Caught this article on the Latimes website today and I think what the authors has to say is quite important. As someone with ADHD, who medicates i really appreciate it when journalists talk to experts and really respect their knowledge and try to show the complexities in a topic like this one. Because of time i'm just going to share a few key quotes.

And if you come on here and say ADHD doesn't exist or is only a recent thing, i will use the delete button on you!!! >:(

The key quotes:

The authors of the new book—psychology professor Stephen P. Hinshaw and health economist Richard M. Scheffler, both of UC Berkeley, are hardly ADHD deniers: They acknowledge ADHD to be a disorder that can hobble the lives of those who have it, and they cite abundant evidence that the prescription stimulant medication used to tame ADHD's symptoms can bring about remarkable improvement in those with the disorder. Their research is underwritten by the Robert Wood Johnson Foundation, a respected public health philanthropy.

Professional groups—the American Academy of Pediatrics, the American Academy of Child and Adolescent Psychiatry, the American Psychiatric Assn.—have all published very clear guidelines as to what a thorough assessment for ADHD requires. But there's no enforcement of those guidelines. And there's usually no insurance reimbursement to physicians for making such a thorough assessment.

This enormous "push for performance" unleashed a whole new focus on testing, and on generating positive test results. The movement tied school and school district budgets, teachers' salaries, and principals' promotions to these test scores.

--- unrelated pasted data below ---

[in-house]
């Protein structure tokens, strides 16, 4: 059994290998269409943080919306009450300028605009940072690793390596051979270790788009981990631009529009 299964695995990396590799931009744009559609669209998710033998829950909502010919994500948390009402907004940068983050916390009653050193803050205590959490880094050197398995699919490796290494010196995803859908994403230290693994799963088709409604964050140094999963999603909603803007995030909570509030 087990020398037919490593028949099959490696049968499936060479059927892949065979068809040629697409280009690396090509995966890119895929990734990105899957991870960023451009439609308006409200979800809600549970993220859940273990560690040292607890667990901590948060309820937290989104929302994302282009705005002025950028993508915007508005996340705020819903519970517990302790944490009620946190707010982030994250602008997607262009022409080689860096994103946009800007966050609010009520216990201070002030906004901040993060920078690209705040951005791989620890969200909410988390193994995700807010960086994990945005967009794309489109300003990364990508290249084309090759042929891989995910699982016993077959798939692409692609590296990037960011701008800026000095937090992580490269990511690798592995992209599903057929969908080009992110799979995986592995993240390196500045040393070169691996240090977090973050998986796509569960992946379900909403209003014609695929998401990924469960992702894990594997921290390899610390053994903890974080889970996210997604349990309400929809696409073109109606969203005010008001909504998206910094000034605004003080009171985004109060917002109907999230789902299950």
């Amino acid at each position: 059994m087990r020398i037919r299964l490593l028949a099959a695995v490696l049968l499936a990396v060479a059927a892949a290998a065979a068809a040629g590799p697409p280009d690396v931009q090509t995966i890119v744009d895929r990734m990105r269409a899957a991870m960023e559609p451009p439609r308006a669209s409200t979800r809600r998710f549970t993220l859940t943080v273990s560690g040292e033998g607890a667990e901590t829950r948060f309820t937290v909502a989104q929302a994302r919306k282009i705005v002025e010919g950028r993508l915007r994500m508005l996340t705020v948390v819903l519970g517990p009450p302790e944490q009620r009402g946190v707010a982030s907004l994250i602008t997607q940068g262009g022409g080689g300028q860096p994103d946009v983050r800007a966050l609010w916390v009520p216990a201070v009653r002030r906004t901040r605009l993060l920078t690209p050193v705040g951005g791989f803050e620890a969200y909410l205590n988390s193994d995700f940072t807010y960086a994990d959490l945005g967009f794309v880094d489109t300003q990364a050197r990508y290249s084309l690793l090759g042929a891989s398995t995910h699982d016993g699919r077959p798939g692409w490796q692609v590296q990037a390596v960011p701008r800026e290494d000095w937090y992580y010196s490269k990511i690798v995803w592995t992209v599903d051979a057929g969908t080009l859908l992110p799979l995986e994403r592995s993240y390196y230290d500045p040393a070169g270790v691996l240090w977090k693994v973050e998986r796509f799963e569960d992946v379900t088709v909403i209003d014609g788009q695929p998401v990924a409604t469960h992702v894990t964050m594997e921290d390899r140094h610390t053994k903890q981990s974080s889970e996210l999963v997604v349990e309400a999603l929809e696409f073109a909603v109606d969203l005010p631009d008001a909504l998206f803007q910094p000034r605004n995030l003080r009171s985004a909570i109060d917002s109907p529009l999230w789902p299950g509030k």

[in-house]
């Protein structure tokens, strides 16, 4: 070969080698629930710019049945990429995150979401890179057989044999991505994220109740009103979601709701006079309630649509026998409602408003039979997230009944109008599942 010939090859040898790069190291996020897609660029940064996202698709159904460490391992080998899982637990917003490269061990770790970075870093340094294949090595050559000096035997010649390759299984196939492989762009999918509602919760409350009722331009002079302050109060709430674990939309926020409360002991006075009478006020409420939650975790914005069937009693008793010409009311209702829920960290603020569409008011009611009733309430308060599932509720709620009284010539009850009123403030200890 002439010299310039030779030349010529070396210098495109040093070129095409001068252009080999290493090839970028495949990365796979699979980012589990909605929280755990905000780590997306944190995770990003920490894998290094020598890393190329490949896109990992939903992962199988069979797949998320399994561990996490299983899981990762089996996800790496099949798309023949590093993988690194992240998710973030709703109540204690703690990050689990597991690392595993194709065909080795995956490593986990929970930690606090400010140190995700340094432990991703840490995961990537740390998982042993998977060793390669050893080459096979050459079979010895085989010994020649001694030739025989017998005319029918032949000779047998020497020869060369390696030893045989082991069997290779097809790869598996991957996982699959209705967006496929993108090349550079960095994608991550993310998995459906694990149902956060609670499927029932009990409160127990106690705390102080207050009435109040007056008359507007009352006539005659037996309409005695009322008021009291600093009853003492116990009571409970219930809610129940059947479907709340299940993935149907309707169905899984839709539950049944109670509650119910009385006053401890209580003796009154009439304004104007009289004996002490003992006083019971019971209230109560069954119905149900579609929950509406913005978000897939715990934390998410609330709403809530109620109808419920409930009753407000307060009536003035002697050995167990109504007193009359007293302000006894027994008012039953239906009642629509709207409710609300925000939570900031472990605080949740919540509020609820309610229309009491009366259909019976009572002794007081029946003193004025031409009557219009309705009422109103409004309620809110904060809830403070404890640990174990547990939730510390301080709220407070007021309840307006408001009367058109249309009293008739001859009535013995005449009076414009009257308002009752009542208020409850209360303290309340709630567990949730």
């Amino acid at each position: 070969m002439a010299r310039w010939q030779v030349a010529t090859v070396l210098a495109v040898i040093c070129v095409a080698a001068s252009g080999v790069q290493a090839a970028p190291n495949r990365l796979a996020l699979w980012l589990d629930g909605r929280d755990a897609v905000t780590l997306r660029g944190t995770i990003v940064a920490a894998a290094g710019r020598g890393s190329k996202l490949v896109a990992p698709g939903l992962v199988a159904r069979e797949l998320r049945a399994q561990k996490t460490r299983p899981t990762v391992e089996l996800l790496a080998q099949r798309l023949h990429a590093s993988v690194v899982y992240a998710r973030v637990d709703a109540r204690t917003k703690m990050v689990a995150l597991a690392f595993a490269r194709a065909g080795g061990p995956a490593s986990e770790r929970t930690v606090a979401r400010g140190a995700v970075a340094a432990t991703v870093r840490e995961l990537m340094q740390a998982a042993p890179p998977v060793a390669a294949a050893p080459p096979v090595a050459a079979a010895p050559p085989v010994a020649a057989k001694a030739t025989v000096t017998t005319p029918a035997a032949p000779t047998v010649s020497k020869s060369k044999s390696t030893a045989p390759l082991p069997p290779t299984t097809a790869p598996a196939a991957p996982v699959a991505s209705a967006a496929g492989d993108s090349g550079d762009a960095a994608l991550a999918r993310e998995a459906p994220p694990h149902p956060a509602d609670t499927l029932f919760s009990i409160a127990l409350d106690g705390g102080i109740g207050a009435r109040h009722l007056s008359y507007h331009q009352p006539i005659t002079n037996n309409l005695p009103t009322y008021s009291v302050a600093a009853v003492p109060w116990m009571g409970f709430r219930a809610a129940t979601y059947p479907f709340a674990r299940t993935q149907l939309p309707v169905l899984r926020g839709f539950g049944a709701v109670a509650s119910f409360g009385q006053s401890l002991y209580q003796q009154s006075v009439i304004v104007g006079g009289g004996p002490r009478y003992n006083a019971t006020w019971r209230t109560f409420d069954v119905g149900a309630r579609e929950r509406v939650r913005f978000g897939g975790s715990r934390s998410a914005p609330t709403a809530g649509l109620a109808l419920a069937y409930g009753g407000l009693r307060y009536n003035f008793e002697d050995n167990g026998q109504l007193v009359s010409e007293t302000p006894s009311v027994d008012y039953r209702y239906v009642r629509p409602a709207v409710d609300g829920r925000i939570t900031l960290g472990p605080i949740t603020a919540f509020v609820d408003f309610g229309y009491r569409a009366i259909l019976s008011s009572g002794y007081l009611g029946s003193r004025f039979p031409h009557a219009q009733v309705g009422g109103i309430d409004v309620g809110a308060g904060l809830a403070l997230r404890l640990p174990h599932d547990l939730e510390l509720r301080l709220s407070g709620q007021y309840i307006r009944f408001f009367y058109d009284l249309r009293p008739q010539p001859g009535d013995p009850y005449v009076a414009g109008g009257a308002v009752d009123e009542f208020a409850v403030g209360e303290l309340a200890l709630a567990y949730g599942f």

Once the field started looking more broadly — and with changes in health insurance and special-education laws in the 1990s — we began to see that all of these conditions are equal-opportunity conditions. In ADHD, there is a large genetic undercurrent. But there are also some risk factors that are concentrated more in low-income families than in higher-income ones: Kids born preterm or at low birth weight are at higher risk of ADHD, as are those whose mothers smoke or drink alcohol during pregnancy.


There's no doubt that stimulants help everyone stay alert. But in light of this research, there's much more doubt now that they really improve your cognitive performance and thinking if you don't have ADHD, or your symptoms don't position you pretty close to an ADHD diagnosis.

And meanwhile, one crucial side effect isn't often mentioned: If you've got ADHD and your treatment is well monitored, the odds that you'll get addicted to stimulant medications is extremely low by all published accounts. But if you're a normal college student and you start taking this medication, there's up to a 15% likelihood that you'll get addicted to the pills you're taking, and it encourages other pill-popping as well. Plus, it's illegal.

SO those of you who are abusing the meds i need to function, please staaaahp! Thanks :)